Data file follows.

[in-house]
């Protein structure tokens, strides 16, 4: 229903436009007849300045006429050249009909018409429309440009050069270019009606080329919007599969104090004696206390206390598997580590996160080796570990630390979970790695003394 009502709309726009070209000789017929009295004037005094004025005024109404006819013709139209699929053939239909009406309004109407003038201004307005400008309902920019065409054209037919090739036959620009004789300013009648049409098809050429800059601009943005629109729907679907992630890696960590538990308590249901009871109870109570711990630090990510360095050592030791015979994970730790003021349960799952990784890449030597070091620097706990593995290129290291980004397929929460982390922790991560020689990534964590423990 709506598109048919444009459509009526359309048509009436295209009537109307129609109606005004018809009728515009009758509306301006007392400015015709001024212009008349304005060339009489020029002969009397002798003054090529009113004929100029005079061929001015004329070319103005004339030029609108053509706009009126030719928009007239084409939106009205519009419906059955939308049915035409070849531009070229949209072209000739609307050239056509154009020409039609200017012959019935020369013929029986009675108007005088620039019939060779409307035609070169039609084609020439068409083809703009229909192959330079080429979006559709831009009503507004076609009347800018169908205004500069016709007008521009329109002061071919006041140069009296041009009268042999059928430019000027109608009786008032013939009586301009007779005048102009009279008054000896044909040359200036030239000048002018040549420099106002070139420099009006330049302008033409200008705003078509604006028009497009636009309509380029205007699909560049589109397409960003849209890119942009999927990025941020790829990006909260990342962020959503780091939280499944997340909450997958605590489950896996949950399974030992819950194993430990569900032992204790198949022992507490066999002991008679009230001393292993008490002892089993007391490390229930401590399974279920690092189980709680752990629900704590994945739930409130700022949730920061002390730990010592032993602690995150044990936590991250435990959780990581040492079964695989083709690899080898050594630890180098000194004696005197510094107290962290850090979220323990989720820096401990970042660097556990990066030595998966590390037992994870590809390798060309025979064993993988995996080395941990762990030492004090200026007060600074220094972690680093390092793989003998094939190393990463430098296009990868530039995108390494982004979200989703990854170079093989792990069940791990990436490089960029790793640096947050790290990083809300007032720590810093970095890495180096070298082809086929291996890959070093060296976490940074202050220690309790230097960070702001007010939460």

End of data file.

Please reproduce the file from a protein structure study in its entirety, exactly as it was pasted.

[in-house]
């Protein structure tokens, strides 16, 4: 229903436009007849300045006429050249009909018409429309440009050069270019009606080329919007599969104090004696206390206390598997580590996160080796570990630390979970790695003394 009502709309726009070209000789017929009295004037005094004025005024109404006819013709139209699929053939239909009406309004109407003038201004307005400008309902920019065409054209037919090739036959620009004789300013009648049409098809050429800059601009943005629109729907679907992630890696960590538990308590249901009871109870109570711990630090990510360095050592030791015979994970730790003021349960799952990784890449030597070091620097706990593995290129290291980004397929929460982390922790991560020689990534964590423990 709506598109048919444009459509009526359309048509009436295209009537109307129609109606005004018809009728515009009758509306301006007392400015015709001024212009008349304005060339009489020029002969009397002798003054090529009113004929100029005079061929001015004329070319103005004339030029609108053509706009009126030719928009007239084409939106009205519009419906059955939308049915035409070849531009070229949209072209000739609307050239056509154009020409039609200017012959019935020369013929029986009675108007005088620039019939060779409307035609070169039609084609020439068409083809703009229909192959330079080429979006559709831009009503507004076609009347800018169908205004500069016709007008521009329109002061071919006041140069009296041009009268042999059928430019000027109608009786008032013939009586301009007779005048102009009279008054000896044909040359200036030239000048002018040549420099106002070139420099009006330049302008033409200008705003078509604006028009497009636009309509380029205007699909560049589109397409960003849209890119942009999927990025941020790829990006909260990342962020959503780091939280499944997340909450997958605590489950896996949950399974030992819950194993430990569900032992204790198949022992507490066999002991008679009230001393292993008490002892089993007391490390229930401590399974279920690092189980709680752990629900704590994945739930409130700022949730920061002390730990010592032993602690995150044990936590991250435990959780990581040492079964695989083709690899080898050594630890180098000194004696005197510094107290962290850090979220323990989720820096401990970042660097556990990066030595998966590390037992994870590809390798060309025979064993993988995996080395941990762990030492004090200026007060600074220094972690680093390092793989003998094939190393990463430098296009990868530039995108390494982004979200989703990854170079093989792990069940791990990436490089960029790793640096947050790290990083809300007032720590810093970095890495180096070298082809086929291996890959070093060296976490940074202050220690309790230097960070702001007010939460």